Date of Award
Jesse Owen, Ph.D.
Microagression, Probationers, Psychological Health
Studies examining microaggressions and individuals in the correctional system are limited. Previous studies have found experiences of perceived microaggressions have a negative impact on an individuals psychological well-being (Nadal, Griffin, Wong, Hamit, and Rasmus, 2014). The current study looked at the effects of microggressions on probationers' psychological well-being. The current study aimed to examine among probationers: hypothesis 1A, the level of microaggressions is significantly negatively associated with self-esteem; 1B, self-esteem will negatively be associated with probationers' psychological well-being; 2A, the experience of microaggressions would significantly predict levels of psychological distress; and hypothesis 2B, self-esteem would be negatively predicted probationers' psychological distress. Utilizing a sample of 87 participants, results indicated participant's experiences of microaggressions predicted levels of psychological distress. The current study suggests limitations with application of the findings and a subsequent discussion of implications.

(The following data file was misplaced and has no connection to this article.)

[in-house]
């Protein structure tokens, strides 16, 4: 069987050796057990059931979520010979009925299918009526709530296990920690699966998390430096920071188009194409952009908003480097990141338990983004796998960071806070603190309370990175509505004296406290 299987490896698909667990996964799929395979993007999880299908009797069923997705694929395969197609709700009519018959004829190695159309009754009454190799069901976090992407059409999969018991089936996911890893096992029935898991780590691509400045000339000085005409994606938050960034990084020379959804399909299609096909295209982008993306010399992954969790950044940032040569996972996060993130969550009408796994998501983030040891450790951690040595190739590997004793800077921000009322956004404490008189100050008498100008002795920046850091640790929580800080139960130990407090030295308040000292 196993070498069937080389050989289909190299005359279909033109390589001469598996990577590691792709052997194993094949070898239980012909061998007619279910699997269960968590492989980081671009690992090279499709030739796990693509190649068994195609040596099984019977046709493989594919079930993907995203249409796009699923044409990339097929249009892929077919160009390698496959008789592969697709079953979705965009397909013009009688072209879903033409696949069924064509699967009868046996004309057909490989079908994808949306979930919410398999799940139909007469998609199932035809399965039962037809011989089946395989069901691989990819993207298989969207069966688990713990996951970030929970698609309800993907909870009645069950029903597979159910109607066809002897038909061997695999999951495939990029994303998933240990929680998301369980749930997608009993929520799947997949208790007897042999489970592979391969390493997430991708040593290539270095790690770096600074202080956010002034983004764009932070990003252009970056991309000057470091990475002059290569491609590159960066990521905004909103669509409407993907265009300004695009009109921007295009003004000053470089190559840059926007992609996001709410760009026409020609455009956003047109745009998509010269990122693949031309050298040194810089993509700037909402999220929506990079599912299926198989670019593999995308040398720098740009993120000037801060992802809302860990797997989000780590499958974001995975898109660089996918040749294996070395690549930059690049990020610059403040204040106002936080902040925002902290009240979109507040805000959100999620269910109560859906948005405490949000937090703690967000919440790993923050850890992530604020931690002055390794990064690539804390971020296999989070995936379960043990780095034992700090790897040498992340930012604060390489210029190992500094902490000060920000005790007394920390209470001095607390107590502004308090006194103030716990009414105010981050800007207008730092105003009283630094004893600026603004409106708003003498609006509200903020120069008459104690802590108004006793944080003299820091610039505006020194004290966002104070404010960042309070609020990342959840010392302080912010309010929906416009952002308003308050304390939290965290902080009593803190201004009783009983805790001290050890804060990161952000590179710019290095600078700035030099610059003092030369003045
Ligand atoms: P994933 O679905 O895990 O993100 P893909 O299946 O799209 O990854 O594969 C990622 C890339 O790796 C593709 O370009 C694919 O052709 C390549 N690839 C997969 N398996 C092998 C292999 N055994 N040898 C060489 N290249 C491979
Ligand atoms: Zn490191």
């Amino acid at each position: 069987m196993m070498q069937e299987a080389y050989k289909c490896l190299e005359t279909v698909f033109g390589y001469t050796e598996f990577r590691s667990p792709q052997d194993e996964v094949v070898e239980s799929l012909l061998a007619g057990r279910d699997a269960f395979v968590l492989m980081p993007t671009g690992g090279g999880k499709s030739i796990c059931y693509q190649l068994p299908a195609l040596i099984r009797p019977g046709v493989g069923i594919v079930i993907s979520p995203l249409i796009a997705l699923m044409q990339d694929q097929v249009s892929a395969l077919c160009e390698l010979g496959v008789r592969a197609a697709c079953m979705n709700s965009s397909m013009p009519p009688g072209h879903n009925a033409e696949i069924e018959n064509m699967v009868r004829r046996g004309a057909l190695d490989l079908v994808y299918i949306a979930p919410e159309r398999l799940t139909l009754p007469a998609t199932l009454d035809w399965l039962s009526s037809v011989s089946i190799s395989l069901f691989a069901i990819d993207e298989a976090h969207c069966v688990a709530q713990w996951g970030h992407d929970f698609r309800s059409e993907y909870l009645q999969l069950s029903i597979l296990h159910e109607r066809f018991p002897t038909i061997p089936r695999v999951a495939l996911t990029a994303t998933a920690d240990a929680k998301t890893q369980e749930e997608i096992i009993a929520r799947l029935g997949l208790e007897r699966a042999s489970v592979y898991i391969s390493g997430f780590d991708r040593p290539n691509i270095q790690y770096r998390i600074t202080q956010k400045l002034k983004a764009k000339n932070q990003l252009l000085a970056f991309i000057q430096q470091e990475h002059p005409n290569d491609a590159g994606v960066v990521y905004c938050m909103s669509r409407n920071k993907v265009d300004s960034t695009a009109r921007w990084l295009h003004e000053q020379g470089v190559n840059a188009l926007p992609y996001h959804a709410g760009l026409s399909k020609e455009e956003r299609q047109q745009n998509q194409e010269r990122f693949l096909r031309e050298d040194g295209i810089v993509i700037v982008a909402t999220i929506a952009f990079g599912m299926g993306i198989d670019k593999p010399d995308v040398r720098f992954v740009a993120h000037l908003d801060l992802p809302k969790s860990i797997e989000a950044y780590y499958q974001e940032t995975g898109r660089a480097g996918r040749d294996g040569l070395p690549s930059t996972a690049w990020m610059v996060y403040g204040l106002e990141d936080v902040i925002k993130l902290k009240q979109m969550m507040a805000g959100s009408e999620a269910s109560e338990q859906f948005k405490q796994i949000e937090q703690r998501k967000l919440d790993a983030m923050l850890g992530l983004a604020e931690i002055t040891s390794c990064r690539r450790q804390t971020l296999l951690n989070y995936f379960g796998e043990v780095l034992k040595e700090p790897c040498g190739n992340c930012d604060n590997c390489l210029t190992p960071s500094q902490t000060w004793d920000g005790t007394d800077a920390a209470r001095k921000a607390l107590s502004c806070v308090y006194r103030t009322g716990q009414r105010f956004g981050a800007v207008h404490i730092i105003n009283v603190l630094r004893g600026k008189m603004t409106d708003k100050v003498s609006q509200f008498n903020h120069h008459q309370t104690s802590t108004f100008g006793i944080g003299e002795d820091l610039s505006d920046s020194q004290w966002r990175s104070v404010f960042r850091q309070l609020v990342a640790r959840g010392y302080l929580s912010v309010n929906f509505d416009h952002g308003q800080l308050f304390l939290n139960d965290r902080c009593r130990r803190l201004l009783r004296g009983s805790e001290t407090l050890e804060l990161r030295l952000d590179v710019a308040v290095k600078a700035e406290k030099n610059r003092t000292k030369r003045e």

Copyright Statement / License for Reuse
This work is licensed under a Creative Commons Attribution 4.0 License.
Fujii-Doe, Whitney, "The Effects of Microaggressions on Probationers' Psychological Well-Being" (2017). Electronic Theses and Dissertations. 1320.
Received from ProQuest